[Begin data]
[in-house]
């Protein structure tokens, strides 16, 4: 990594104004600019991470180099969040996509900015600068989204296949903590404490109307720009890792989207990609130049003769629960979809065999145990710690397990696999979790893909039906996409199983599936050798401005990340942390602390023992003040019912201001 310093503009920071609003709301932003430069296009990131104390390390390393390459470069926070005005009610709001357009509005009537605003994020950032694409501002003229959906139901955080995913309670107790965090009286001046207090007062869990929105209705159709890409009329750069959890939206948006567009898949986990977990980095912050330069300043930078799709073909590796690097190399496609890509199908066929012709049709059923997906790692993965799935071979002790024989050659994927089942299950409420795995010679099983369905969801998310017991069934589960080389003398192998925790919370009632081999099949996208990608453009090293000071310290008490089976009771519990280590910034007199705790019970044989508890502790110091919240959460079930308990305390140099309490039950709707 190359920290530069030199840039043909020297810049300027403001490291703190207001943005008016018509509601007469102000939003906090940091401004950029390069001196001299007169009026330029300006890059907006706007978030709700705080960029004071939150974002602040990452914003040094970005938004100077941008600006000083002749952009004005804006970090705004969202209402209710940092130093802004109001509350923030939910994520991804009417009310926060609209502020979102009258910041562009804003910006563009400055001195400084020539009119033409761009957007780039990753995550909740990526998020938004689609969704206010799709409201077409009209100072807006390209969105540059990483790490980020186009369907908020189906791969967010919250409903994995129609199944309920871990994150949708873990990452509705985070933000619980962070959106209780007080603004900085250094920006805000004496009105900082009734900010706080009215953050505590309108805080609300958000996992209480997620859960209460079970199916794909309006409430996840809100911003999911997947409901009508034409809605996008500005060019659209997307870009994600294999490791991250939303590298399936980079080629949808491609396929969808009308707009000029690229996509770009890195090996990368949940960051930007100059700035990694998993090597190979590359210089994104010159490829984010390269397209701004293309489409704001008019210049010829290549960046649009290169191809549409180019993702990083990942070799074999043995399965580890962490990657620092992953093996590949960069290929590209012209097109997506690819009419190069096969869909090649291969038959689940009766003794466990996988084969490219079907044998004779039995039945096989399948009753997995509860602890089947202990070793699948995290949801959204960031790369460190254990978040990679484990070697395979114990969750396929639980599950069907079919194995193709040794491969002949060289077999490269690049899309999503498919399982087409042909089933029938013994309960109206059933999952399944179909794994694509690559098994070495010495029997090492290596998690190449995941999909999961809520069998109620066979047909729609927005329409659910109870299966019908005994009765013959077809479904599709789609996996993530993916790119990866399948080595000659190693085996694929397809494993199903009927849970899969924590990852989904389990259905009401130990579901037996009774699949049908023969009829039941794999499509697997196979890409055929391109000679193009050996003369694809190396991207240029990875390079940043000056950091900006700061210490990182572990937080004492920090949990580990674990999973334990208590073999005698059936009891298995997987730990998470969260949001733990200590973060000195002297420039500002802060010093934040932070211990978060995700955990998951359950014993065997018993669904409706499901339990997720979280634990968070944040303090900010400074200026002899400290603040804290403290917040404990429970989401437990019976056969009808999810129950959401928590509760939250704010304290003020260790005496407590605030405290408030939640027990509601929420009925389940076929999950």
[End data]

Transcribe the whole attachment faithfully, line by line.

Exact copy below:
[in-house]
């Protein structure tokens, strides 16, 4: 990594104004600019991470180099969040996509900015600068989204296949903590404490109307720009890792989207990609130049003769629960979809065999145990710690397990696999979790893909039906996409199983599936050798401005990340942390602390023992003040019912201001 310093503009920071609003709301932003430069296009990131104390390390390393390459470069926070005005009610709001357009509005009537605003994020950032694409501002003229959906139901955080995913309670107790965090009286001046207090007062869990929105209705159709890409009329750069959890939206948006567009898949986990977990980095912050330069300043930078799709073909590796690097190399496609890509199908066929012709049709059923997906790692993965799935071979002790024989050659994927089942299950409420795995010679099983369905969801998310017991069934589960080389003398192998925790919370009632081999099949996208990608453009090293000071310290008490089976009771519990280590910034007199705790019970044989508890502790110091919240959460079930308990305390140099309490039950709707 190359920290530069030199840039043909020297810049300027403001490291703190207001943005008016018509509601007469102000939003906090940091401004950029390069001196001299007169009026330029300006890059907006706007978030709700705080960029004071939150974002602040990452914003040094970005938004100077941008600006000083002749952009004005804006970090705004969202209402209710940092130093802004109001509350923030939910994520991804009417009310926060609209502020979102009258910041562009804003910006563009400055001195400084020539009119033409761009957007780039990753995550909740990526998020938004689609969704206010799709409201077409009209100072807006390209969105540059990483790490980020186009369907908020189906791969967010919250409903994995129609199944309920871990994150949708873990990452509705985070933000619980962070959106209780007080603004900085250094920006805000004496009105900082009734900010706080009215953050505590309108805080609300958000996992209480997620859960209460079970199916794909309006409430996840809100911003999911997947409901009508034409809605996008500005060019659209997307870009994600294999490791991250939303590298399936980079080629949808491609396929969808009308707009000029690229996509770009890195090996990368949940960051930007100059700035990694998993090597190979590359210089994104010159490829984010390269397209701004293309489409704001008019210049010829290549960046649009290169191809549409180019993702990083990942070799074999043995399965580890962490990657620092992953093996590949960069290929590209012209097109997506690819009419190069096969869909090649291969038959689940009766003794466990996988084969490219079907044998004779039995039945096989399948009753997995509860602890089947202990070793699948995290949801959204960031790369460190254990978040990679484990070697395979114990969750396929639980599950069907079919194995193709040794491969002949060289077999490269690049899309999503498919399982087409042909089933029938013994309960109206059933999952399944179909794994694509690559098994070495010495029997090492290596998690190449995941999909999961809520069998109620066979047909729609927005329409659910109870299966019908005994009765013959077809479904599709789609996996993530993916790119990866399948080595000659190693085996694929397809494993199903009927849970899969924590990852989904389990259905009401130990579901037996009774699949049908023969009829039941794999499509697997196979890409055929391109000679193009050996003369694809190396991207240029990875390079940043000056950091900006700061210490990182572990937080004492920090949990580990674990999973334990208590073999005698059936009891298995997987730990998470969260949001733990200590973060000195002297420039500002802060010093934040932070211990978060995700955990998951359950014993065997018993669904409706499901339990997720979280634990968070944040303090900010400074200026002899400290603040804290403290917040404990429970989401437990019976056969009808999810129950959401928590509760939250704010304290003020260790005496407590605030405290408030939640027990509601929420009925389940076929999950």